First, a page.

Work-study programs are not the only way to engage college students in tutoring programs. A parent with a child who needs tutoring could easily post a flyer in a college dorm to hire a student, work-study or not, to sit with that child at the kitchen table every weekend at, say, $10 per hour, and work on math and reading skills or on homework.
The No Child Left Behind Act requires failing schools to provide outside tutoring, but that provision has not yet been leveraged on behalf of parents, argues MATCH School founder and CEO Michael Goldstein. When asked, administrators at failing schools usually point parents to existing tutoring programs. However, if school districts offered the $1,000 per student of Title 1 funds to low-income parents as a tutoring voucher, this would enable parents to make their own decisions about tutors, including hiring college students.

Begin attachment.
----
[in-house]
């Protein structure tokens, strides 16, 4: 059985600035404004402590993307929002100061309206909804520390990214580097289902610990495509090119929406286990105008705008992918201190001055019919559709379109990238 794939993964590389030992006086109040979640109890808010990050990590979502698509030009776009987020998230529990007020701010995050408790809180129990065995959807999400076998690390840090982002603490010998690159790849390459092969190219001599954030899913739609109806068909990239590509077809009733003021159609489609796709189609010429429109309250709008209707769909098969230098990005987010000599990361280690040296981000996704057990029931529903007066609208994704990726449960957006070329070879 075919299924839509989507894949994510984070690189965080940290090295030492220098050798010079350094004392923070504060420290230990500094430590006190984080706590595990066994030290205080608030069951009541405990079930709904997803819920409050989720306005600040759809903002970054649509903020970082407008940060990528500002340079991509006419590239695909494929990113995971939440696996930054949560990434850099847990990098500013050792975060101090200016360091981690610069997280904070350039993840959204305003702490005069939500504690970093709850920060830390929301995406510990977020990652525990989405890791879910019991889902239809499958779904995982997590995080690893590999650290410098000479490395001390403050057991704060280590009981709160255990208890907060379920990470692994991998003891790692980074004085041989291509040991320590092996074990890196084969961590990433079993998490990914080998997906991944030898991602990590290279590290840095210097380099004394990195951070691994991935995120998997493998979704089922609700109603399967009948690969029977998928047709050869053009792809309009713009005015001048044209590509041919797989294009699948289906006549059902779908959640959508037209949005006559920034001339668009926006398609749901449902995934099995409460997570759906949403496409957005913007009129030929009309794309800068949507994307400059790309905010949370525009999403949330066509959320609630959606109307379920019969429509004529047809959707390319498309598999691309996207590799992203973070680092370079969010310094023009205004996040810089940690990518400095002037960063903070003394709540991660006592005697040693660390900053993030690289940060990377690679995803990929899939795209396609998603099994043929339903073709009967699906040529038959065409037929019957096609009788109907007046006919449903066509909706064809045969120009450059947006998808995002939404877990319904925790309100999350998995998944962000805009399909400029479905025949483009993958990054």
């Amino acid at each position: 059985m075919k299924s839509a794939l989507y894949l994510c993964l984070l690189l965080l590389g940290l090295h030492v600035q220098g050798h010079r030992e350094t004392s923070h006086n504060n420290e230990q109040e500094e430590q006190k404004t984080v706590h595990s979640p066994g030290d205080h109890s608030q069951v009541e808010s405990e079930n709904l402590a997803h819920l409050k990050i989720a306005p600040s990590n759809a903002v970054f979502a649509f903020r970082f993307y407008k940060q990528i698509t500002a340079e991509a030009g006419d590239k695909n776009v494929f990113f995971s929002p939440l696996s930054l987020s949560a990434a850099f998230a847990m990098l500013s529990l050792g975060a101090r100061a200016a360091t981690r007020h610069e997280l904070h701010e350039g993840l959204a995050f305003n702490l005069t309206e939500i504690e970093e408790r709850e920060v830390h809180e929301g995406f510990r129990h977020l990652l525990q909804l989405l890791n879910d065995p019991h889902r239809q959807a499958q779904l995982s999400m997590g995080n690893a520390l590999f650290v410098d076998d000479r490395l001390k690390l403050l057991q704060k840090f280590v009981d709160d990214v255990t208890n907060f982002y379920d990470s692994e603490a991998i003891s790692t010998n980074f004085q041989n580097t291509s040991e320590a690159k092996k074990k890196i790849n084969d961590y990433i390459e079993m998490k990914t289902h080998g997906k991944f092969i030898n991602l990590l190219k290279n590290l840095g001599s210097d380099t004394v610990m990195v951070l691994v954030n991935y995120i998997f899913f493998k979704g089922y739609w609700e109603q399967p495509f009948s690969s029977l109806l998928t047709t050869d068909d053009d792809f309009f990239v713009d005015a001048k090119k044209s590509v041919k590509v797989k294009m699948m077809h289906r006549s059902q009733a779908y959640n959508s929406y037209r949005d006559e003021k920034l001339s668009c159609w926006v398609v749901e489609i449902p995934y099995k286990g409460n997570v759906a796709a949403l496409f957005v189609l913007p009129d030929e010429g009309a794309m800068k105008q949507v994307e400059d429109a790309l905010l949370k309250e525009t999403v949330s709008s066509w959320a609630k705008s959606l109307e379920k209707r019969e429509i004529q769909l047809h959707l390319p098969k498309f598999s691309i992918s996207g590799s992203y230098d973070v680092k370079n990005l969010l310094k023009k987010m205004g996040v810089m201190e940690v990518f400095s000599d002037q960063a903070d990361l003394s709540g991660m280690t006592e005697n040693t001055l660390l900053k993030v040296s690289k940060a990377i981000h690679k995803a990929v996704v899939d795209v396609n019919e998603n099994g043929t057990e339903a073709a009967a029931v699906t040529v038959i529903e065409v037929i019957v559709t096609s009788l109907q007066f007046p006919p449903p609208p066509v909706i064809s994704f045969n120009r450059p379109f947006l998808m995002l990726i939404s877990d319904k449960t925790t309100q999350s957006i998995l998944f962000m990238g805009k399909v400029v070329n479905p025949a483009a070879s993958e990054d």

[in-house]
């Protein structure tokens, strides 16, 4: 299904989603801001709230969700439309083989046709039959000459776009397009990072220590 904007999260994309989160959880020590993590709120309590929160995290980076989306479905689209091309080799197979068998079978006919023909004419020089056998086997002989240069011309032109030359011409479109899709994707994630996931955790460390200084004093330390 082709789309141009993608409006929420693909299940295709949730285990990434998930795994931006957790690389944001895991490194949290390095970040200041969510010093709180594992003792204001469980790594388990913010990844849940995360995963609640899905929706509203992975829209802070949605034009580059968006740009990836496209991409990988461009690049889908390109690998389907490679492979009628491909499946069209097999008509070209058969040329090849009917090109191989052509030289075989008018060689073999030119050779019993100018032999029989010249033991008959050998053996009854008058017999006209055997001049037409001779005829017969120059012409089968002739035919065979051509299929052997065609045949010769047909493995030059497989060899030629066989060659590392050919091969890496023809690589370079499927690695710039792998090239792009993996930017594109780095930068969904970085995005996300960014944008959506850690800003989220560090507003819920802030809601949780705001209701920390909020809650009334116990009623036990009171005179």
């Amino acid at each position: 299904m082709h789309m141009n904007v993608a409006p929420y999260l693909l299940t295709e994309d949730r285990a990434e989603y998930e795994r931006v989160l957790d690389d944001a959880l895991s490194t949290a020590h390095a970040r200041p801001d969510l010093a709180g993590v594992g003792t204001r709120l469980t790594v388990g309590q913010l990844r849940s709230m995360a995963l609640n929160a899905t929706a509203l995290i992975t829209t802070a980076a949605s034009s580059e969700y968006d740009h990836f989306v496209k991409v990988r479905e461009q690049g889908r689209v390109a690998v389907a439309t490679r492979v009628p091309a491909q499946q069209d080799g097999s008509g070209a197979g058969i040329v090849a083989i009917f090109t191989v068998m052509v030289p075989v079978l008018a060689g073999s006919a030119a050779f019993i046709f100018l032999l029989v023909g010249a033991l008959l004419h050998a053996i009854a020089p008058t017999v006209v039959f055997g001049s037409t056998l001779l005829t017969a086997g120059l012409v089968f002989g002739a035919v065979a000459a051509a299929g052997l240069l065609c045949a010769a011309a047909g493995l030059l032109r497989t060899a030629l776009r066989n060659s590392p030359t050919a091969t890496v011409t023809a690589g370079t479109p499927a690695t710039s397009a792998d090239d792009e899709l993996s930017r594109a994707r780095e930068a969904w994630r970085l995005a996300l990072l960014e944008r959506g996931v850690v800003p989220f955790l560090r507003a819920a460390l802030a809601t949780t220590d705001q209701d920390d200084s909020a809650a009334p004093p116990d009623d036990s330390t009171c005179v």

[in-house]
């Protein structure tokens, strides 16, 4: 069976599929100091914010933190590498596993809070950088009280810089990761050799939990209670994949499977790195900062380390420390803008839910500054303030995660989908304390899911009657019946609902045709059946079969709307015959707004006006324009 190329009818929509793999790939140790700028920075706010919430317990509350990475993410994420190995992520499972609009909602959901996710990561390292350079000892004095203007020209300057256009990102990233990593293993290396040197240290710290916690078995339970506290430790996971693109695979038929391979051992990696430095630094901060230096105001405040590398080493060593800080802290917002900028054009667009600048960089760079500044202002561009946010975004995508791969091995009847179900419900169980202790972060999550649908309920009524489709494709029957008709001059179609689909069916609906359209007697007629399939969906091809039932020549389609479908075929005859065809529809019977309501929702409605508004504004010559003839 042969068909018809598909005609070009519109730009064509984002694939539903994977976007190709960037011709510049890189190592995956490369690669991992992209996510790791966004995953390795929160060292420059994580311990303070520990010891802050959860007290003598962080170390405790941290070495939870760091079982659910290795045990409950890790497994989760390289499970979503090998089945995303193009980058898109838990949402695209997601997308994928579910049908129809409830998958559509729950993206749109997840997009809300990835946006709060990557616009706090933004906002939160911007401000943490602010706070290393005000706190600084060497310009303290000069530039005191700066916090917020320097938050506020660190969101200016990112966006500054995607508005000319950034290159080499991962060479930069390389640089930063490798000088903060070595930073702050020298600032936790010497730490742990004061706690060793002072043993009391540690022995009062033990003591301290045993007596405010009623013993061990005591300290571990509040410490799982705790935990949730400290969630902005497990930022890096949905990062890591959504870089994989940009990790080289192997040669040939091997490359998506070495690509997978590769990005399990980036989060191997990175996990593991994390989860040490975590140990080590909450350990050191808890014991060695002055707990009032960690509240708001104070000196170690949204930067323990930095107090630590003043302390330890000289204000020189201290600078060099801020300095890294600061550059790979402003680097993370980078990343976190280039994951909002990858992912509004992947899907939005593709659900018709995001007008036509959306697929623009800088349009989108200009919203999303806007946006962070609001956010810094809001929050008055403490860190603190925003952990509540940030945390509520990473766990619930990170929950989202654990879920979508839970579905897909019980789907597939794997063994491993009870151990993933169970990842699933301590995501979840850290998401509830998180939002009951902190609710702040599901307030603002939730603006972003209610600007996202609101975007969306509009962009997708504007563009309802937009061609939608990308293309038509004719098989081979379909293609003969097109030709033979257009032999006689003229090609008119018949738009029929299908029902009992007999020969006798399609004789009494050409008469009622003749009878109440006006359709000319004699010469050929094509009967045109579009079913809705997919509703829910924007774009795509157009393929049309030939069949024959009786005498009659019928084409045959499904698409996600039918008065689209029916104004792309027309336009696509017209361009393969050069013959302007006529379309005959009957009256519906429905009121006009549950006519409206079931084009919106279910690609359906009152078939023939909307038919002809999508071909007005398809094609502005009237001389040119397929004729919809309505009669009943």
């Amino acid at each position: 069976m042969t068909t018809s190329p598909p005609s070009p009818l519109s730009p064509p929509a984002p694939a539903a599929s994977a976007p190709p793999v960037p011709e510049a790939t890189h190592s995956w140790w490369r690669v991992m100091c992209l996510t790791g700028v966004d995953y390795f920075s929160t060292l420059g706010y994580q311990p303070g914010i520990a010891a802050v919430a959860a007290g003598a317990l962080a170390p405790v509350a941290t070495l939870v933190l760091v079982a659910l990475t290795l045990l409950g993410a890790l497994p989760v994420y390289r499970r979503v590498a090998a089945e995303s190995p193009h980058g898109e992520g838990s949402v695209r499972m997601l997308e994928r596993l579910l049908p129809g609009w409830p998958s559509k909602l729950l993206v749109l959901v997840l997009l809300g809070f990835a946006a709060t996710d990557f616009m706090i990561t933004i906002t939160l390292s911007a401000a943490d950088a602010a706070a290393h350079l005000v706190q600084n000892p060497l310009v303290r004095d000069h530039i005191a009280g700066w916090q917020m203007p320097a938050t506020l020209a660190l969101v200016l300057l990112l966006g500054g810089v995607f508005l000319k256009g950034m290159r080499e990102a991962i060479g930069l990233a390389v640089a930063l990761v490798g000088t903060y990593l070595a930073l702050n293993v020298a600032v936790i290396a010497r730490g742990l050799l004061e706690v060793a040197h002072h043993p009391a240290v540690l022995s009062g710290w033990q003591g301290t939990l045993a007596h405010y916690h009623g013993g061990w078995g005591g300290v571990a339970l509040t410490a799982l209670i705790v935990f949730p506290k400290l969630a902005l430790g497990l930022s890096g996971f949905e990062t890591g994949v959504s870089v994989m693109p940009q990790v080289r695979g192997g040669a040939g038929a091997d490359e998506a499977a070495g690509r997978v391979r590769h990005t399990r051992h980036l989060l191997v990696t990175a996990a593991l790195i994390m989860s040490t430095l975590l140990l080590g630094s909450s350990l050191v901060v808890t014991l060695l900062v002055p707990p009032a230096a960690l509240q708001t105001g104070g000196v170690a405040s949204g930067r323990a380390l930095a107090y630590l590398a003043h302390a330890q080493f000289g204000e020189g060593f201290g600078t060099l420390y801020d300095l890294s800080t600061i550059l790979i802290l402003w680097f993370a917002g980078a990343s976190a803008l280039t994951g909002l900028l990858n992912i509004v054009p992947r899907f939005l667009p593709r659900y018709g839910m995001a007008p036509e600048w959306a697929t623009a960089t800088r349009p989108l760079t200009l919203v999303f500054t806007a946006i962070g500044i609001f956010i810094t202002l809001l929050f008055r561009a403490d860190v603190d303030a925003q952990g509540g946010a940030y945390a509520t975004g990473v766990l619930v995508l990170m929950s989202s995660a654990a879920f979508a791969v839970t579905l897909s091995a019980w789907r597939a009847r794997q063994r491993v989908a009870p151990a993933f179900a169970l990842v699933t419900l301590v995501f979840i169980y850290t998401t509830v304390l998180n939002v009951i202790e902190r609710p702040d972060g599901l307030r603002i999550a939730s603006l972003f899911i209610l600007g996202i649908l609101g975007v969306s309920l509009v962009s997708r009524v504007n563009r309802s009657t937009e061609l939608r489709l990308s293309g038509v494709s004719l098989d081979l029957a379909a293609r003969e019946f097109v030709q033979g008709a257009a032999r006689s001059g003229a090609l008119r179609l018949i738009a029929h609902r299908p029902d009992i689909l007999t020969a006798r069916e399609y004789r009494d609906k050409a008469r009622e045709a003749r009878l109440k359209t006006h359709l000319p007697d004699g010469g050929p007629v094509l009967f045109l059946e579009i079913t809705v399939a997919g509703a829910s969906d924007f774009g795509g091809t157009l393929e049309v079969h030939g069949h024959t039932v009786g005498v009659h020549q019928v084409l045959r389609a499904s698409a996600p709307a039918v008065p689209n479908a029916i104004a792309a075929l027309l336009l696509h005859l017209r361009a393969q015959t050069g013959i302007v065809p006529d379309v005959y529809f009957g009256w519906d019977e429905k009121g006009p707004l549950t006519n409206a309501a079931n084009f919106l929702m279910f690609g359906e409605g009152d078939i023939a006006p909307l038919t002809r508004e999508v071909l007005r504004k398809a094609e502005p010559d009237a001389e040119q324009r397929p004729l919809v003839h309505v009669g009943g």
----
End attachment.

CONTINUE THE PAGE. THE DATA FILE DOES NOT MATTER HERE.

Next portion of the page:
The MATCH School’s experience with tutors indicates some structure quickly develops as numbers increase. At MIT, the work-study tutors are organizing themselves into groups of eight, with at least two in each group from the previous year’s program to ensure experience is passed on to new tutors. The MATCH School also organizes a tutor fair where tutors offer their expertise and the times when they are available, and parents shop around for the tutor who provides the best fit for the needs of their children.